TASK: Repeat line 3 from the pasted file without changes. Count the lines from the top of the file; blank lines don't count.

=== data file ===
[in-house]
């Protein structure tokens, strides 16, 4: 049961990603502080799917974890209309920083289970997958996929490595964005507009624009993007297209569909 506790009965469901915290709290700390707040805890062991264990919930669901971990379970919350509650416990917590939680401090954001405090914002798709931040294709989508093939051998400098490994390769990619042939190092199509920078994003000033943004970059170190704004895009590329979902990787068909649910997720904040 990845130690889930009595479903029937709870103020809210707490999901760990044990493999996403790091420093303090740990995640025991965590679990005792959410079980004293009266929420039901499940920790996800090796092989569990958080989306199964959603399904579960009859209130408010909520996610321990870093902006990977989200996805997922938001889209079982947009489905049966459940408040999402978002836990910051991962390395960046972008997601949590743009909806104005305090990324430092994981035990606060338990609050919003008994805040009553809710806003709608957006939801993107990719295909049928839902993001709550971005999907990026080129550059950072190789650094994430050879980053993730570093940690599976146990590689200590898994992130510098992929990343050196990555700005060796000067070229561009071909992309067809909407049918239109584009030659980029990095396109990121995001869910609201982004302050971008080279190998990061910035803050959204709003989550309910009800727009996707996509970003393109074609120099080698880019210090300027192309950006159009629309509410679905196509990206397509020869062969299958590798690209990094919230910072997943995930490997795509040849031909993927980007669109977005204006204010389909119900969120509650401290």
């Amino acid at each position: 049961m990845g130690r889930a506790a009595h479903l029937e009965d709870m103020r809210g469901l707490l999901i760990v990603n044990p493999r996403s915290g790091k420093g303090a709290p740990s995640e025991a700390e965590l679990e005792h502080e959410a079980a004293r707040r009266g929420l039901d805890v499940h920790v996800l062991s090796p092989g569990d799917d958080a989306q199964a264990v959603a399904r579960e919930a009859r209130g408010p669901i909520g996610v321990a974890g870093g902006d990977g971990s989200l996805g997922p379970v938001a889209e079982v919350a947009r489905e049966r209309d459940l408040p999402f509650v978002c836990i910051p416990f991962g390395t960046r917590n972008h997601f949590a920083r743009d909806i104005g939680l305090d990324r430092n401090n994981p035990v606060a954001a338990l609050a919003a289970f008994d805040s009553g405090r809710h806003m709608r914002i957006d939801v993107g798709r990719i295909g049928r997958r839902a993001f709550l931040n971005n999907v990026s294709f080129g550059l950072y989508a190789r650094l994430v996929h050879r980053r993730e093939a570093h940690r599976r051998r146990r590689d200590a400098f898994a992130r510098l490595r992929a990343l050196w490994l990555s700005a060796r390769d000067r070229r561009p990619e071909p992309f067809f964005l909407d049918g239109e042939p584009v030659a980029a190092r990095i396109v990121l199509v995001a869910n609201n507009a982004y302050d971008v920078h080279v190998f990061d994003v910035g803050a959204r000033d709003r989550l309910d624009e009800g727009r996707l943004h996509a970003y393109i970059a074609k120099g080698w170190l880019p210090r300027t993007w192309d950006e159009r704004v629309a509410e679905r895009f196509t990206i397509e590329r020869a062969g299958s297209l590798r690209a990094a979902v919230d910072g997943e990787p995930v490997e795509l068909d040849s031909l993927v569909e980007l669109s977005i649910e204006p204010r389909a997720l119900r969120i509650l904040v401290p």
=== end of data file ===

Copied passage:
């Amino acid at each position: 049961m990845g130690r889930a506790a009595h479903l029937e009965d709870m103020r809210g469901l707490l999901i760990v990603n044990p493999r996403s915290g790091k420093g303090a709290p740990s995640e025991a700390e965590l679990e005792h502080e959410a079980a004293r707040r009266g929420l039901d805890v499940h920790v996800l062991s090796p092989g569990d799917d958080a989306q199964a264990v959603a399904r579960e919930a009859r209130g408010p669901i909520g996610v321990a974890g870093g902006d990977g971990s989200l996805g997922p379970v938001a889209e079982v919350a947009r489905e049966r209309d459940l408040p999402f509650v978002c836990i910051p416990f991962g390395t960046r917590n972008h997601f949590a920083r743009d909806i104005g939680l305090d990324r430092n401090n994981p035990v606060a954001a338990l609050a919003a289970f008994d805040s009553g405090r809710h806003m709608r914002i957006d939801v993107g798709r990719i295909g049928r997958r839902a993001f709550l931040n971005n999907v990026s294709f080129g550059l950072y989508a190789r650094l994430v996929h050879r980053r993730e093939a570093h940690r599976r051998r146990r590689d200590a400098f898994a992130r510098l490595r992929a990343l050196w490994l990555s700005a060796r390769d000067r070229r561009p990619e071909p992309f067809f964005l909407d049918g239109e042939p584009v030659a980029a190092r990095i396109v990121l199509v995001a869910n609201n507009a982004y302050d971008v920078h080279v190998f990061d994003v910035g803050a959204r000033d709003r989550l309910d624009e009800g727009r996707l943004h996509a970003y393109i970059a074609k120099g080698w170190l880019p210090r300027t993007w192309d950006e159009r704004v629309a509410e679905r895009f196509t990206i397509e590329r020869a062969g299958s297209l590798r690209a990094a979902v919230d910072g997943e990787p995930v490997e795509l068909d040849s031909l993927v569909e980007l669109s977005i649910e204006p204010r389909a997720l119900r969120i509650l904040v401290p």